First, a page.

HOLMES: You have described me as six-foot-four, whereas I am barely six-foot-one.
WATSON: A bit of poetic license.
HOLMES (removing Inverness and deerstalker): You have saddled me with this improbable costume, which the public now expects me to wear.
WATSON: That’s not my doing. (indicating the cover of Strand) Blame it on the illustrator.”

– from the film The Private Life of Sherlock Holmes

You know you have been playing ‘The Game’ if this tongue-in-cheek opening of Billy Wilder’s movie made you smile, for true Sherlockians know that the famous consulting detective’s height was ever only described as “rather over six feet”, that the coat was an Ulster (not an Inverness cape), and that no precise reference has ever been made to a deerstalker cap, but that they were introduced by Sidney Paget in his illustrations for The Strand Magazine.

True Sherlockians have wondered, even for just a second, whether Dr Watson’s first name was John, as described in A Study in Scarlet and a couple of other instances, or James, as in The Man with The Twisted Lip. Whether he was wounded during his service in Afghanistan in his shoulder (A Study in Scarlet) or his leg (The Sign of the Four). Whether Violet Hunter actually tried to woo Holmes in The Adventure of the Copper Beeches (a theory supported by many).

Luckily for fans, hundreds of scholars have applied themselves to playing the Sherlockian Game, the goal of which is to explain inconsistencies and clarify implied details about the series’ characters. Over the years, many of these attempts have led to the development of novels and short stories that became classics of their own – often despite copyright issues.

Sit tight: we have chosen 12 of the most famous examples, for all Sherlockians willing to see how far The Game will go.

‘The New Annotated Sherlock Holmes’, by Leslie Klinger (3 Volumes)

Scholars fond of The Game seldom refer to Sir Arthur Conan Doyle, playing on the assumption that Holmes is a real person, and Conan Doyle only Watson’s literary agent. This is the line followed by Leslie Klinger, whose annotations attempt to provide historical context and explain the abnormalities in Conan Doyle’s storyline. A must-read, corroborated by an enormous amount of research and completed with reproductions of Sidney Paget’s original illustrations.

‘The Seven Percent Solution’, by Nicholas Meyer

Love it or hate it, The Seven Percent Solution is one of the most famous Holmes pastiches, centred on Holmes’s dangerous consumption of cocaine (legal at the time, and a popular component of beverages) and its consequences, shedding a light on Holmes’s reasons for opposing Professor Moriarty. Enlisting the help of none other than Dr Sigmund Freud, and revealing never-before-seen details about Holmes’s family, Meyer’s novel has become a classic among Sherlock fans.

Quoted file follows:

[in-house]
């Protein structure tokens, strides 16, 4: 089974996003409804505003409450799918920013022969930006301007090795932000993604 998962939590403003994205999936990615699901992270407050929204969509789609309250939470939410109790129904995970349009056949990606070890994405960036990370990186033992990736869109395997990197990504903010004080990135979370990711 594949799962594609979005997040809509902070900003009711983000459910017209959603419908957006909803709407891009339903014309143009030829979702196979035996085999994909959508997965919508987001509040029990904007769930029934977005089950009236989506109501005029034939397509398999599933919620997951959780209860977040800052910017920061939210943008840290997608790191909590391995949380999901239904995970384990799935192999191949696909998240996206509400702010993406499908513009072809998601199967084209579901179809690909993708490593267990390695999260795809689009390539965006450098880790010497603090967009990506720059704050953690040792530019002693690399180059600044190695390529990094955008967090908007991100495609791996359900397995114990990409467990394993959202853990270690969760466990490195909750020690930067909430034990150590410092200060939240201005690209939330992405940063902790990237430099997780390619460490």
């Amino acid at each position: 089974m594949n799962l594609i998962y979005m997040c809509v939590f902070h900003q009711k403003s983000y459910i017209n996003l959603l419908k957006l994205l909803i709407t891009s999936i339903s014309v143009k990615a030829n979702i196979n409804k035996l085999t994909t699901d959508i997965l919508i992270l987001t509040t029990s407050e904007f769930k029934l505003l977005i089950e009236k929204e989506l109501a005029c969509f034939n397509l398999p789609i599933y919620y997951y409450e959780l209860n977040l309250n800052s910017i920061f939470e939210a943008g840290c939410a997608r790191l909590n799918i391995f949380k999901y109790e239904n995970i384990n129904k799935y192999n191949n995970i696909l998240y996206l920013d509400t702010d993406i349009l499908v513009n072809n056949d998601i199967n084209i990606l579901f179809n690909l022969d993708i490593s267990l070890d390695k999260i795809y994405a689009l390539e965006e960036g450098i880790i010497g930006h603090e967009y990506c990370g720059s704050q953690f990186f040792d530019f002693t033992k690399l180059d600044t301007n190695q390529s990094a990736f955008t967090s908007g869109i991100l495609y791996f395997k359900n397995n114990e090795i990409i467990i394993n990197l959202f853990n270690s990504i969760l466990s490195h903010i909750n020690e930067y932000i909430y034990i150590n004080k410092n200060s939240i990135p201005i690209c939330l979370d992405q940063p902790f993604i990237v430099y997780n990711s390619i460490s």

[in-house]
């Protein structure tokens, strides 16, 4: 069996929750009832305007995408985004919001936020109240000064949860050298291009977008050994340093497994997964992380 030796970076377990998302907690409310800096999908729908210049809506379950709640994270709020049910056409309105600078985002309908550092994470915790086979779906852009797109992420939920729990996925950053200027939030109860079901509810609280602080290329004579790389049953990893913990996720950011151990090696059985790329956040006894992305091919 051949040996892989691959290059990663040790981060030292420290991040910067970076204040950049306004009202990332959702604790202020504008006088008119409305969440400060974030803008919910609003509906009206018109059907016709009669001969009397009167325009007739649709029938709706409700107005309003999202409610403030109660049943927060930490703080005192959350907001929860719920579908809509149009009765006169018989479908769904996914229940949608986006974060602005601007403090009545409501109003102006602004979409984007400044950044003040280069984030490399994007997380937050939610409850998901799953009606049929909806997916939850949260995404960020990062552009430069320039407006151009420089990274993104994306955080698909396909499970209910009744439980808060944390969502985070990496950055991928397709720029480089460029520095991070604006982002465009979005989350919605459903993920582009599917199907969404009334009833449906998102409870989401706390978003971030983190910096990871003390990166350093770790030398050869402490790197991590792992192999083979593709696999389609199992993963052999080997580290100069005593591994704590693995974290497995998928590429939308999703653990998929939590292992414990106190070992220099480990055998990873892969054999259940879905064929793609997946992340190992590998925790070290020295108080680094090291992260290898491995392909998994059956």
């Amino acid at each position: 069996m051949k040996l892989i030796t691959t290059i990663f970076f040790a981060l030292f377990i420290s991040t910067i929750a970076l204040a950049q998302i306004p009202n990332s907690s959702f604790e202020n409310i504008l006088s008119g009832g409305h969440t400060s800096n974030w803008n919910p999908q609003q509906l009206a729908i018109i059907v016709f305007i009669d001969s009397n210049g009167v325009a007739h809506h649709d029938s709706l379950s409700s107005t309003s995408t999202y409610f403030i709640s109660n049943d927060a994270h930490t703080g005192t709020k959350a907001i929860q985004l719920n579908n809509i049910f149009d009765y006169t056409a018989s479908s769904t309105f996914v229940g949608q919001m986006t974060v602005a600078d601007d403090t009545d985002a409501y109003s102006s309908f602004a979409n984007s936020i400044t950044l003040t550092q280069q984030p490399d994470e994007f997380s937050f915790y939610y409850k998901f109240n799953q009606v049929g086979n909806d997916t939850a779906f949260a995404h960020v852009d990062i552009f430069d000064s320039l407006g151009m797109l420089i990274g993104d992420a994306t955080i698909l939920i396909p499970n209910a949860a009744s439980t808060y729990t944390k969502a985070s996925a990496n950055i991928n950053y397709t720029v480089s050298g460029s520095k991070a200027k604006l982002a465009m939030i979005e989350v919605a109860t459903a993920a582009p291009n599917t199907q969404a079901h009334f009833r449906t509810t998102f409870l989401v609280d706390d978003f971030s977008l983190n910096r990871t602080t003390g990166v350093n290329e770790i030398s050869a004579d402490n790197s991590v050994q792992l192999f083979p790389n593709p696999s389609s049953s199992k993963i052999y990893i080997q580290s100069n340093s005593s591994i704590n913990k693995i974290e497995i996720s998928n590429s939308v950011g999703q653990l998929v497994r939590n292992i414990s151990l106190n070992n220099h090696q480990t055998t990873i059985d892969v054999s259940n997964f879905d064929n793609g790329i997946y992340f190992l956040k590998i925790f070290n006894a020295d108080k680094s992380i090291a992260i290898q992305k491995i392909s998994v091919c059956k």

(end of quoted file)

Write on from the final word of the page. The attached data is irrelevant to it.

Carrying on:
‘The Exploits of Sherlock Holmes’, by Adrian Conan Doyle and John Dickson Carr

Ever wonder where that “Elementary, my dear Watson” came from, as it is nowhere to be found in Conan Doyle’s work? This is one of the sources (though not the first). The collection of 12 short stories expands on cases which were briefly mentioned by Watson in the original stories, but never told. Written by Sir Arthur’ son Adrian together with American mystery writer Dickson Carr (Conan Doyle’s biographer), it is very close to the Sherlock Holmes canon.

‘Sherlock Holmes Through Time and Space’, edited by Isaac Asimov

Conan Doyle himself wasn’t new to science fiction, having authored some of his own works in the genre. And Asimov wasn’t new to Sherlock Holmes: he was, in fact, a member of prestigious literary society the Baker Street Irregulars. While this wasn’t the first attempt at merging the great detective with science fiction, it was surely the most famous. Recommended only if you’re prepared to see Holmes deal with aliens and cyborgs, with a short story written by Asimov for real Sherlockians (hint: it has to do with The Dynamics of an Asteroid).

‘The Misadventures of Sherlock Holmes’, edited by Ellery Queen

Yes, there are Holmes adventures written and curated by Ellery Queen, aka American writers Frederic Dannay and Manfred Lee. The news itself is enough to fill a mystery fan with awe, but wait, there’s more: first, Dannay himself was a member of the Baker Street Irregulars; secondly, this volume contains short stories by Agatha Christie and Mark Twain; and lastly, it’s limited edition by default. The book was published in 1944, when Conan Doyle’s works were still copyrighted, causing a legal dispute which was resolved with the promise to cease printing the book. To this day, it has never again been published.

‘Mycroft Holmes’ by Kareem Abdul-Jabbar and Anna Waterhouse